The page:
European Commission, Environment DG

MPA costs cut through international collaboration

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The cost of a Mediterranean marine protected area (MPA) network could be cut by over two thirds if countries surrounding the Sea collaborate in its creation. This is the conclusion of a study that explored how the Convention on Biological Diversity’s goals to protect wildlife through MPAs could be met cost-efficiently.

Multinational efforts to conserve marine biodiversity make sense given that marine systems are naturally connected. However, in practice, most marine conservation programmes are not coordinated between different countries. This is partly because such programmes are perceived to be more costly.

This study suggests that multinational work can reduce the cost of marine conservation. It explored how different levels of cross-border collaboration would affect the cost of implementing an MPA network in the Mediterranean. The Mediterranean Sea is a biodiversity hotspot and one of most complex marine regions in the world. It is bordered by over 20 countries across three continents: Africa, Asia and Europe.

The researchers considered three collaboration scenarios, which would all ensure that 10% of the distribution of 77 threatened or near-threatened species in the Mediterranean is within MPAs, as per the Convention on Biological Diversity’s Target 11:

  • Uncoordinated: 10% of each vulnerable species’ distribution is protected within each country’s own exclusive economic zone (EEZ).
  • Partly-coordinated: all Mediterranean countries within each continent protect 10% of each vulnerable species’ distribution within their combined EEZs. For example, European countries would protect 10% of distributions within their collective EEZ space.
  • Fully-coordinated: all countries surrounding the Mediterranean collectively protect 10% of each vulnerable species’ distribution within the Sea as a whole.

The cost of protecting these species was based on estimates of financial losses as a result of fishing closure in the MPAs. The researchers also considered the cost to individuals of reduced subsistence fishing, i.e. fishing for non-commercial purposes, and the financial impacts of locating MPAs at varying distances from fishing ports.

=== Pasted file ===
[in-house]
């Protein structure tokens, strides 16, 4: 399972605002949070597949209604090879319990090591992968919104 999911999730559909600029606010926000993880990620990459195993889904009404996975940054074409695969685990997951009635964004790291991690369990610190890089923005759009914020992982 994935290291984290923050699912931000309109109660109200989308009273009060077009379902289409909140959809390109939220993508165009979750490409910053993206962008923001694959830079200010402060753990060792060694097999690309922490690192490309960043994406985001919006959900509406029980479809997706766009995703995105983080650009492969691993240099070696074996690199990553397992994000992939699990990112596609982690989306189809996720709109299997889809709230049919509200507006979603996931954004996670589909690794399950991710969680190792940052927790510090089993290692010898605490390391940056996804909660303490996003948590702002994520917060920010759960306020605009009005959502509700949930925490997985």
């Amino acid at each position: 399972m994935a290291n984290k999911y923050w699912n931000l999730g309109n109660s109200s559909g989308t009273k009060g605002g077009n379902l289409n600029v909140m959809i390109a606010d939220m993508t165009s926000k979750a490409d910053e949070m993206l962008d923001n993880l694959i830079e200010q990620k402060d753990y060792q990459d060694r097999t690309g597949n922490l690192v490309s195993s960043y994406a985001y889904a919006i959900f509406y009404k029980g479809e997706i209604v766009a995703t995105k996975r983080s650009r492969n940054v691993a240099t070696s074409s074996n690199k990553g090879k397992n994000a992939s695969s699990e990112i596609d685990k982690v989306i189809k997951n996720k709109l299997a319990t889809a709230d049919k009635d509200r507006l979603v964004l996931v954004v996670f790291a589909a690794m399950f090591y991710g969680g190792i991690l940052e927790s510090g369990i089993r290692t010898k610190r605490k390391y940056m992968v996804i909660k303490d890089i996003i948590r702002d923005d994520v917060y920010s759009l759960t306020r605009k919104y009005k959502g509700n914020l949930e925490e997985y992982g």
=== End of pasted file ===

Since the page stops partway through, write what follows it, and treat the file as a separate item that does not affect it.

The results suggest that, in all three cases, approximately the same amount of space would be protected. However, working together allows countries to cluster MPAs in areas that are high in conservation value but less important to fishers, i.e. financial losses are minimised.

A fully coordinated network was estimated to cost US $275-653 million (€205-485 million) per year. The range in costs depends on the MPAs’ distance from port. Costs decrease the further MPAs are from ports because fewer fishers will require compensation from authorities for loss of fishing grounds.

This fully coordinated plan would save 70-77% of the total cost of the completely uncoordinated scenario (US $1219-2540 million (€908-1892 million) per year). A partly-coordinated plan (US $350-1140 million (€261-849 million) per year) would save 55-71% of the total uncoordinated costs.

The study’s authors acknowledge that political, social and economic barriers make collaboration between all Mediterranean countries highly unlikely. However, the results show that even partial coordination could bring huge gains.

The researchers suggest that existing cross-border initiatives provide good platforms for developing further collaboration. They highlight the EU’s MPA network to be established by Member States under the Marine Strategy Framework Directive as a key example of one of these initiatives.

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